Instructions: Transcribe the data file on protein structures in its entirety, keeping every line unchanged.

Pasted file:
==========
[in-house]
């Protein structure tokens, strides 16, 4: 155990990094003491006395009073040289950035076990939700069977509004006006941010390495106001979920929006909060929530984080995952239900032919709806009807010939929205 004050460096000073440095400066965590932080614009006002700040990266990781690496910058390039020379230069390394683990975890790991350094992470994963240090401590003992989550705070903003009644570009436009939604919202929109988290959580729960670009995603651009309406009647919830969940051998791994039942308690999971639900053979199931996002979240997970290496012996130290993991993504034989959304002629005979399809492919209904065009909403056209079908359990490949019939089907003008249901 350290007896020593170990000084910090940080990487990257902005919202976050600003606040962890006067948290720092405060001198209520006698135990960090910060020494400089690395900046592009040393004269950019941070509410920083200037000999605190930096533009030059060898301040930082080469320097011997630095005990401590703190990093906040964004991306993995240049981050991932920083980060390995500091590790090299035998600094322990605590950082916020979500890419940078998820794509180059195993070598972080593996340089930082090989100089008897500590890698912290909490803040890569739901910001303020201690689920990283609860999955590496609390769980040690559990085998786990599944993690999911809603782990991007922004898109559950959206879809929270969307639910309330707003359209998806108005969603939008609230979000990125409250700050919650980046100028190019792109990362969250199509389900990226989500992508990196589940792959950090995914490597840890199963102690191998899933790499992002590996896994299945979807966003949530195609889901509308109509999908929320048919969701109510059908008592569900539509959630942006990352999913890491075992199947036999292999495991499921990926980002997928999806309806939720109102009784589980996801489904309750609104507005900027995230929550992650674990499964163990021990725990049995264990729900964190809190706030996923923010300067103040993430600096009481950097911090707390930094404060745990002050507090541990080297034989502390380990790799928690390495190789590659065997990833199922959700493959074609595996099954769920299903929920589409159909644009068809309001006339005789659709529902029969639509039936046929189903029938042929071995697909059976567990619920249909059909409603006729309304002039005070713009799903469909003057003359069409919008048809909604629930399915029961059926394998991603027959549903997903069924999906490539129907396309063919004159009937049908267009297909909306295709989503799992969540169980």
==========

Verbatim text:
[in-house]
């Protein structure tokens, strides 16, 4: 155990990094003491006395009073040289950035076990939700069977509004006006941010390495106001979920929006909060929530984080995952239900032919709806009807010939929205 004050460096000073440095400066965590932080614009006002700040990266990781690496910058390039020379230069390394683990975890790991350094992470994963240090401590003992989550705070903003009644570009436009939604919202929109988290959580729960670009995603651009309406009647919830969940051998791994039942308690999971639900053979199931996002979240997970290496012996130290993991993504034989959304002629005979399809492919209904065009909403056209079908359990490949019939089907003008249901 350290007896020593170990000084910090940080990487990257902005919202976050600003606040962890006067948290720092405060001198209520006698135990960090910060020494400089690395900046592009040393004269950019941070509410920083200037000999605190930096533009030059060898301040930082080469320097011997630095005990401590703190990093906040964004991306993995240049981050991932920083980060390995500091590790090299035998600094322990605590950082916020979500890419940078998820794509180059195993070598972080593996340089930082090989100089008897500590890698912290909490803040890569739901910001303020201690689920990283609860999955590496609390769980040690559990085998786990599944993690999911809603782990991007922004898109559950959206879809929270969307639910309330707003359209998806108005969603939008609230979000990125409250700050919650980046100028190019792109990362969250199509389900990226989500992508990196589940792959950090995914490597840890199963102690191998899933790499992002590996896994299945979807966003949530195609889901509308109509999908929320048919969701109510059908008592569900539509959630942006990352999913890491075992199947036999292999495991499921990926980002997928999806309806939720109102009784589980996801489904309750609104507005900027995230929550992650674990499964163990021990725990049995264990729900964190809190706030996923923010300067103040993430600096009481950097911090707390930094404060745990002050507090541990080297034989502390380990790799928690390495190789590659065997990833199922959700493959074609595996099954769920299903929920589409159909644009068809309001006339005789659709529902029969639509039936046929189903029938042929071995697909059976567990619920249909059909409603006729309304002039005070713009799903469909003057003359069409919008048809909604629930399915029961059926394998991603027959549903997903069924999906490539129907396309063919004159009937049908267009297909909306295709989503799992969540169980």